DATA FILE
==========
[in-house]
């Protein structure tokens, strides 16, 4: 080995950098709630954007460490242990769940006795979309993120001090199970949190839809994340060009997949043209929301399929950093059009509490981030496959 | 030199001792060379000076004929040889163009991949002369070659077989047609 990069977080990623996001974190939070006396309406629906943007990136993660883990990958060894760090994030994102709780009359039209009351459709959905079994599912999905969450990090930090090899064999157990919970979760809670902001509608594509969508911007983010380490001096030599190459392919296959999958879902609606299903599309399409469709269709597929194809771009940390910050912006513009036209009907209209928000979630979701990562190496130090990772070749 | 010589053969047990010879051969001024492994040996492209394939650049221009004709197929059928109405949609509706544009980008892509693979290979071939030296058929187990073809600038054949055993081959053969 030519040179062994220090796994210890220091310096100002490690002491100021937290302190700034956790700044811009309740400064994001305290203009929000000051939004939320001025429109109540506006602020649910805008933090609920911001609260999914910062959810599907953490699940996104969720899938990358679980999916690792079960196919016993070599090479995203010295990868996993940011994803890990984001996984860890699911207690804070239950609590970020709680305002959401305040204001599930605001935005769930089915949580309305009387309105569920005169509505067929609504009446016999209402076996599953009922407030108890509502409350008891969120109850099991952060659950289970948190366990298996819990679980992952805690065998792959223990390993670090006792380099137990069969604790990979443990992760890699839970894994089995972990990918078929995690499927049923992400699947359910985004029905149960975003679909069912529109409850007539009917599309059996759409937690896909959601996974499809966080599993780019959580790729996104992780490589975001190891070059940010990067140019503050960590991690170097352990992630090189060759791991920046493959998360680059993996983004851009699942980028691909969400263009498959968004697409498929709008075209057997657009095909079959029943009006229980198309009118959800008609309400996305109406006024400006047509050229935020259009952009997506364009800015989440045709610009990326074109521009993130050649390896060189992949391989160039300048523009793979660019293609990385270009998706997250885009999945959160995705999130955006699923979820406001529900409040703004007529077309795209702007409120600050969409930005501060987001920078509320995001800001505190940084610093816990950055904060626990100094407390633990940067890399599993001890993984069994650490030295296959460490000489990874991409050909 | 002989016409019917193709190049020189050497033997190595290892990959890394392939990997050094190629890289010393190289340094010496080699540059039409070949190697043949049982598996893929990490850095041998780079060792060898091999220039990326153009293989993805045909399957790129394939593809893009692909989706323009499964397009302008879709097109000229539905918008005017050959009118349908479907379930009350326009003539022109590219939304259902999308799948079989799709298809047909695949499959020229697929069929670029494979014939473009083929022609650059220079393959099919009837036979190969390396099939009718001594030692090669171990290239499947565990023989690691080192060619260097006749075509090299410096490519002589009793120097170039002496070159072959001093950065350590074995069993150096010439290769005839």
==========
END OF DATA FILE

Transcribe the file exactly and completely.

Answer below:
[in-house]
């Protein structure tokens, strides 16, 4: 080995950098709630954007460490242990769940006795979309993120001090199970949190839809994340060009997949043209929301399929950093059009509490981030496959 | 030199001792060379000076004929040889163009991949002369070659077989047609 990069977080990623996001974190939070006396309406629906943007990136993660883990990958060894760090994030994102709780009359039209009351459709959905079994599912999905969450990090930090090899064999157990919970979760809670902001509608594509969508911007983010380490001096030599190459392919296959999958879902609606299903599309399409469709269709597929194809771009940390910050912006513009036209009907209209928000979630979701990562190496130090990772070749 | 010589053969047990010879051969001024492994040996492209394939650049221009004709197929059928109405949609509706544009980008892509693979290979071939030296058929187990073809600038054949055993081959053969 030519040179062994220090796994210890220091310096100002490690002491100021937290302190700034956790700044811009309740400064994001305290203009929000000051939004939320001025429109109540506006602020649910805008933090609920911001609260999914910062959810599907953490699940996104969720899938990358679980999916690792079960196919016993070599090479995203010295990868996993940011994803890990984001996984860890699911207690804070239950609590970020709680305002959401305040204001599930605001935005769930089915949580309305009387309105569920005169509505067929609504009446016999209402076996599953009922407030108890509502409350008891969120109850099991952060659950289970948190366990298996819990679980992952805690065998792959223990390993670090006792380099137990069969604790990979443990992760890699839970894994089995972990990918078929995690499927049923992400699947359910985004029905149960975003679909069912529109409850007539009917599309059996759409937690896909959601996974499809966080599993780019959580790729996104992780490589975001190891070059940010990067140019503050960590991690170097352990992630090189060759791991920046493959998360680059993996983004851009699942980028691909969400263009498959968004697409498929709008075209057997657009095909079959029943009006229980198309009118959800008609309400996305109406006024400006047509050229935020259009952009997506364009800015989440045709610009990326074109521009993130050649390896060189992949391989160039300048523009793979660019293609990385270009998706997250885009999945959160995705999130955006699923979820406001529900409040703004007529077309795209702007409120600050969409930005501060987001920078509320995001800001505190940084610093816990950055904060626990100094407390633990940067890399599993001890993984069994650490030295296959460490000489990874991409050909 | 002989016409019917193709190049020189050497033997190595290892990959890394392939990997050094190629890289010393190289340094010496080699540059039409070949190697043949049982598996893929990490850095041998780079060792060898091999220039990326153009293989993805045909399957790129394939593809893009692909989706323009499964397009302008879709097109000229539905918008005017050959009118349908479907379930009350326009003539022109590219939304259902999308799948079989799709298809047909695949499959020229697929069929670029494979014939473009083929022609650059220079393959099919009837036979190969390396099939009718001594030692090669171990290239499947565990023989690691080192060619260097006749075509090299410096490519002589009793120097170039002496070159072959001093950065350590074995069993150096010439290769005839």